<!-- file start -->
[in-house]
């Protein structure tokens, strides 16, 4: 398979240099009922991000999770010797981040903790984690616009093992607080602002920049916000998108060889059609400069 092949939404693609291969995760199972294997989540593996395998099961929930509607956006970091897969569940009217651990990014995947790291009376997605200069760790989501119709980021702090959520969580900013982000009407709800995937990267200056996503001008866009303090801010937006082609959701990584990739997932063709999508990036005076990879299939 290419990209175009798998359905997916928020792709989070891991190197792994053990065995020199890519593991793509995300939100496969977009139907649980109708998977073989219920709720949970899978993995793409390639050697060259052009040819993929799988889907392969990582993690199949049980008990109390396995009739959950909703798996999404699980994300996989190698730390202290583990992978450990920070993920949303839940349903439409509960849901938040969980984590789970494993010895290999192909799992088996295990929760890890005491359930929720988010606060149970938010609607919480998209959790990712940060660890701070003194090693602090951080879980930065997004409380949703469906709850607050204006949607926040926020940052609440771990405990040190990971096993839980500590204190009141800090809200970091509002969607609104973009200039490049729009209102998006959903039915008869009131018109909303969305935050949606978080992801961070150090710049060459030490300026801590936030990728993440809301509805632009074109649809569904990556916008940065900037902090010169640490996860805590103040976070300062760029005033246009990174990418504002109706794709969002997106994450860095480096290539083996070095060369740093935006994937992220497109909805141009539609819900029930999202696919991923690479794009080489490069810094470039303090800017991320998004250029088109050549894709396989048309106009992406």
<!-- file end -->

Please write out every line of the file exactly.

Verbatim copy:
[in-house]
């Protein structure tokens, strides 16, 4: 398979240099009922991000999770010797981040903790984690616009093992607080602002920049916000998108060889059609400069 092949939404693609291969995760199972294997989540593996395998099961929930509607956006970091897969569940009217651990990014995947790291009376997605200069760790989501119709980021702090959520969580900013982000009407709800995937990267200056996503001008866009303090801010937006082609959701990584990739997932063709999508990036005076990879299939 290419990209175009798998359905997916928020792709989070891991190197792994053990065995020199890519593991793509995300939100496969977009139907649980109708998977073989219920709720949970899978993995793409390639050697060259052009040819993929799988889907392969990582993690199949049980008990109390396995009739959950909703798996999404699980994300996989190698730390202290583990992978450990920070993920949303839940349903439409509960849901938040969980984590789970494993010895290999192909799992088996295990929760890890005491359930929720988010606060149970938010609607919480998209959790990712940060660890701070003194090693602090951080879980930065997004409380949703469906709850607050204006949607926040926020940052609440771990405990040190990971096993839980500590204190009141800090809200970091509002969607609104973009200039490049729009209102998006959903039915008869009131018109909303969305935050949606978080992801961070150090710049060459030490300026801590936030990728993440809301509805632009074109649809569904990556916008940065900037902090010169640490996860805590103040976070300062760029005033246009990174990418504002109706794709969002997106994450860095480096290539083996070095060369740093935006994937992220497109909805141009539609819900029930999202696919991923690479794009080489490069810094470039303090800017991320998004250029088109050549894709396989048309106009992406």